KO: Before I studied nephrology, I studied hypertension. When I obtained my doctorate in 1938, I had spent two years in the library studying hypertension but there were no good papers. When I had given up hope, I found a 1937 Journal of Clinical Investigation displayed at the entrance of the library. When I looked at it I notice Goldblatt hypertension and the despair which I felt for two years disappeared. From 1938 I started studying Goldblatt hypertension and continued even during the War. After the War, I worked on the bioassay of renin for about three years. Bioassay of renin was impossible with the reagents available at that time. Therefore, I didnít obtain any results and I thought that I would stop being a researcher. However, I thought again that the relationship between renal function and hypertension might provide some kind of method for examining renal function and I returned to reading the older Y..............? Harding. In 1928, van Slyke? published a paper on urea clearance. Itís remarkable that no one had noticed it. But I was troubled by this paper and as a result, I started studying urea clearance. When I decided to do this and announced research on renal function using clearance in 1948, 1949 and 1950, people with the same idea gradually appeared when they heard this. The hypertension research group originally consisted of five or six investigators and we continued working on hypertension. I actually started to study nephrology when I moved to Nihon University in 1953. At that time, Dr. Hatano was in charge of renal morphology and Professor Sugino was in charge of function. We formed a nephrology group among the five or six groups formed at that time. We announced our results at around the end of the third day of the meeting of the Japanese Circulation Society. However, most of the audience had already left and we decided that a nephrology society should be formed. We discussed this at the chlorthiazide meeting held in Hong Kong in 1958. I decided this with Drs. Yoshitoshi, Waida? and Asino? and preparations for the formation of the Japanese Society of Nephrology started immediately after we returned to Japan. The Society was founded the next year in June 1959.

NS: When the Japanese Society of Nephrology was established many doctors were troubled because they had been members of the Japanese Circulation Society up to that time. Today, the Society has more than 5,000 members. You and the other three doctors have worked very hard.

KO: When the Society was formed, it was initially a research society and later became an academic society. The research society met about seven times. The greatest effort was required for publishing the journal since publishing two issues a year was considered appropriate, the journal was published first as a quarterly but we had to work hard to get the funds required and collect the manuscripts. Thanks to everyoneísí efforts, there are now 6,500 subscribers. When the first issue was published, we started with 60 subscribers and this has increased gradually every year. As a result, nephrology really became established in Japan and at present it has become a basis for expansion of hemodialysis. However, I sometimes think back on what would have happened to hemodialysis if there has been no nephrology.

Asian Pacific Congress of Nephrology:

NS: Another of your successes which should not be overlooked is the holding of the first Asia Pacific Congress of Nephrology in Tokyo. Please tell us about the background to that conference.

KO: Japan is located in the Far East. After the Japanese Society was established, the American Society of Nephrology became Pan-American, when the Congress was held in Mexico and included Latin America. In Europe there is a Transplantation and Dialysis Association and it hold a European Congress. Therefore, since Japan is located in the Far East, I thought it would be good to hold one congress in the Asian Pacific region toward the next century. I also thought that we could not delay much longer and we had to hold a congress in the Asian Pacific area as soon as possible. Therefore, I first visited Professor Kincaid-Smith of Melbourne and immediately gained her approval to hold an Asian Pacific Congress. thanks to those efforts the Asian Pacific Congress of Nephrology was held in the Tokyo Prince Hotel in 1979 and was highly evaluated by the participants. This was due to everyoneísí efforts. Various difficulties arose later but it has been held every three years since then. The Sixth Asian Pacific Congress was held in Hong Kong this year with about 800 participants.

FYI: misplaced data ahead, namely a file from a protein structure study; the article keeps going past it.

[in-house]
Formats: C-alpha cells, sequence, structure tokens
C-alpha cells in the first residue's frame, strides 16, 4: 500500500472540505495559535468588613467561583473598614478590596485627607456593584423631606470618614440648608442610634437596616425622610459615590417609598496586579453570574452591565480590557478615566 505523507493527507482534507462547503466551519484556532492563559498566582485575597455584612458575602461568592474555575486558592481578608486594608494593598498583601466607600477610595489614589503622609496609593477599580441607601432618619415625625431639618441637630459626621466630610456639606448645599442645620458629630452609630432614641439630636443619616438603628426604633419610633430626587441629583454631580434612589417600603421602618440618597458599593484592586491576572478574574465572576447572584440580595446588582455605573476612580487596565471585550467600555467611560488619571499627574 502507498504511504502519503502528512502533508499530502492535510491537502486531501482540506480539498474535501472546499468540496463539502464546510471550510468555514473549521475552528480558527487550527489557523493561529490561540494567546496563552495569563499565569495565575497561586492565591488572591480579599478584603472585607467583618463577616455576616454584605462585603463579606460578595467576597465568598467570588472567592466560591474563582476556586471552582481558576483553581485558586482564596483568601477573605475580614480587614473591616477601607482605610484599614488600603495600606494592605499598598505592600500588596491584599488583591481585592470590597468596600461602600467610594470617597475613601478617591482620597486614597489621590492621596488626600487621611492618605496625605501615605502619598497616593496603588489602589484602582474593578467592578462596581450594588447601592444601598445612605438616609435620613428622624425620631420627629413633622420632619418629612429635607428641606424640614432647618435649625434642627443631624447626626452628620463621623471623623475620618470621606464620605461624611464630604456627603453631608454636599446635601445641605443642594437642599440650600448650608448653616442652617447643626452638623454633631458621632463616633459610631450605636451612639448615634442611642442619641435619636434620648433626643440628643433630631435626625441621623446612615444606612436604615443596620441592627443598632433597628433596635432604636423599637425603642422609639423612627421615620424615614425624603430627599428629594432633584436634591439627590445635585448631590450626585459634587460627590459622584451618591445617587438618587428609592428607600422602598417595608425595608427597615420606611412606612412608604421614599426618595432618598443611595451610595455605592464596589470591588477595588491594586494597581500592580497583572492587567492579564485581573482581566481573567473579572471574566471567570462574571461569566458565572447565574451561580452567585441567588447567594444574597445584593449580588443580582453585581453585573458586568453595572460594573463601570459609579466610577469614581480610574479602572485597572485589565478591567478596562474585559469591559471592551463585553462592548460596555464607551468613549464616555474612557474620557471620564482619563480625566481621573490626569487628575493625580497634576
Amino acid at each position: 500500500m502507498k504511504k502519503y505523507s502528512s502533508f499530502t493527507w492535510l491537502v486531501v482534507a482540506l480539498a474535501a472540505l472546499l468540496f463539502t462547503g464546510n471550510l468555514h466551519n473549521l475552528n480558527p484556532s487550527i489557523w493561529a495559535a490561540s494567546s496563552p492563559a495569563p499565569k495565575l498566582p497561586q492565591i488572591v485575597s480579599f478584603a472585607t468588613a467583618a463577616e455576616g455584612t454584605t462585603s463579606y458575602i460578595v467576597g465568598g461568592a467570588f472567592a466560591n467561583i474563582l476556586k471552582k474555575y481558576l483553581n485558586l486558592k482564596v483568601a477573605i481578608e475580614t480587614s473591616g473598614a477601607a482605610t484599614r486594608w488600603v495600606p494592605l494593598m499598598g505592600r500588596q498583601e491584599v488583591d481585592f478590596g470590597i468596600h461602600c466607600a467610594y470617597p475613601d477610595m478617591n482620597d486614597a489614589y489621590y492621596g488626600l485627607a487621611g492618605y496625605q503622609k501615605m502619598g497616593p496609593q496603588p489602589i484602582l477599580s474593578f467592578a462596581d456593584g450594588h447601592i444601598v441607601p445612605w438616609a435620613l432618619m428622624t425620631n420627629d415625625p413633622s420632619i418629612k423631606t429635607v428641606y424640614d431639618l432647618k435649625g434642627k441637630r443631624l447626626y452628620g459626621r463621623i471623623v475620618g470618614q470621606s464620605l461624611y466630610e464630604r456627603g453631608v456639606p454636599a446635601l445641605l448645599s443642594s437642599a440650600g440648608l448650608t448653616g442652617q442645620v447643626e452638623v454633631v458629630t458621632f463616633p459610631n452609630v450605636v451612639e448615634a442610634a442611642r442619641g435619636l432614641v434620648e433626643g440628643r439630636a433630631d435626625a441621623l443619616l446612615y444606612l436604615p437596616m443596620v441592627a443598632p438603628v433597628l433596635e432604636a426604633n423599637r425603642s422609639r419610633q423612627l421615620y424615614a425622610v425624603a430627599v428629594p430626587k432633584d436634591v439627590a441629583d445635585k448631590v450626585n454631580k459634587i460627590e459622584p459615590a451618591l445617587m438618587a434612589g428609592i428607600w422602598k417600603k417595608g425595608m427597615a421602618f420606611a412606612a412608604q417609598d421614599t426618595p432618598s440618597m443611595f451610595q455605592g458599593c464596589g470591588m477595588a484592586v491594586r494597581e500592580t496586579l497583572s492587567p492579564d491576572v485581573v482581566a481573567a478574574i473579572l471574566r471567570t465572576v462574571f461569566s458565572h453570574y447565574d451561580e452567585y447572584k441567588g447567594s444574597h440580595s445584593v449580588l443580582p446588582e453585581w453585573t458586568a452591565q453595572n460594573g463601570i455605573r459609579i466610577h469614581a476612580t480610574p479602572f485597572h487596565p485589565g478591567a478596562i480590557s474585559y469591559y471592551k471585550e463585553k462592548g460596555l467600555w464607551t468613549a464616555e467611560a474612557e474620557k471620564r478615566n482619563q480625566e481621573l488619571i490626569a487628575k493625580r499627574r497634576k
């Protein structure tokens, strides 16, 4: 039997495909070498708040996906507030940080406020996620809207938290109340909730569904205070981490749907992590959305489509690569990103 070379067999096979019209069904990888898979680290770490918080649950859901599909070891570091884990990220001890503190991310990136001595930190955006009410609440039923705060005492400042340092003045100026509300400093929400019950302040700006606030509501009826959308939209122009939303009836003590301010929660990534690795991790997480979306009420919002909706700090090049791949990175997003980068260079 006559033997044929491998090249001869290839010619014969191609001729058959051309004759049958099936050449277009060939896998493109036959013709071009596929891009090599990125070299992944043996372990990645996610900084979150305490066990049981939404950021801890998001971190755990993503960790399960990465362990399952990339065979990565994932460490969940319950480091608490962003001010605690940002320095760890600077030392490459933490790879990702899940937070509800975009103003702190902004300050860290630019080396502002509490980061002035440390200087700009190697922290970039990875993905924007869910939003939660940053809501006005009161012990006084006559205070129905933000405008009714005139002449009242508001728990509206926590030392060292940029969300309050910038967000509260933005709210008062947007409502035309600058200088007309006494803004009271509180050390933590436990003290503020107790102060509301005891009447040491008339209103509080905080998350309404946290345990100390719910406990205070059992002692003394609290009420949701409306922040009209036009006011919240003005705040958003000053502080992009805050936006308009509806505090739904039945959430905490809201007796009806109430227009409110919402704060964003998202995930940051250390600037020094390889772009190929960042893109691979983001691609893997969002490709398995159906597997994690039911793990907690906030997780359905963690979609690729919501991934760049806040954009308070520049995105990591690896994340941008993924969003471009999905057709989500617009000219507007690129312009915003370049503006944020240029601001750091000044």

NS: What were your impressions of these congresses?

KO: Well, in the beginning I was worried. But after three or four times, I thought that they would continued. I think that it is wonderful that this was the Sixth Asian Pacific Congress. Later I heard that they were thinking of an international Congress in Sydney the year after next and if this occurs these congresses will continued even more regularly.

Future Prospects of the ISN:

NS: The ISN has gradually increased in size and has reached 3000 or 4000 members. Young Japanese are gradually presenting more research results at international meetings and this is a very good thing. How do you think that these presentations are being received?

KO: Well, development of nephrology occurs directly as a result of research done by these investigators and since there are many nephrologists in the world, it is gratifying that such advances in nephrology have been made. It is very fortunate that this starting points has been established. This requires not only the development of Japanese nephrology but also progress in international nephrology and progress in Asian Pacific nephrology is also necessary. Researchers in the field of nephrology are well aware of the need for electrolytic equilibrium. In other words, to live in harmony. I am sure that the good relationship already established not only among researchers in their own countries but also among researchers internationally will continued to develop. I am very pleased to see this tend which will facilitate and contribute to progress in the area of nephrology.

NS: Thank you very much for this discussion.

Afterword by Dr. Kurokawa:

KK: Together with the late Professor Hamburger, Dr. Oshima was responsible for the creation of a new world of nephrology in 1960 when our Society was founded. Dr. Oshima has since then attended as a senior member of the Society all the Congresses of the Society up to the Jerusalem Congress in 1993. Unfortunately, he could not attend the Madrid Congress in 1995 due to unexpected illness. But in that Congress, Stewart Cameron, President of the Society, presented a special gift to Dr. Oshima in recognition of his contributions to our Society.

Location of ISN Congresses

Geneva/Evian 1960

Prague 1963

Washington DC 1966

Stockholm 1969

Mexico 1972

Florence 1975

Montreal 1978

Athens 1981

Los Angeles 1984

London 1987

Tokyo 1990

Jerusalem 1993

Madrid 1995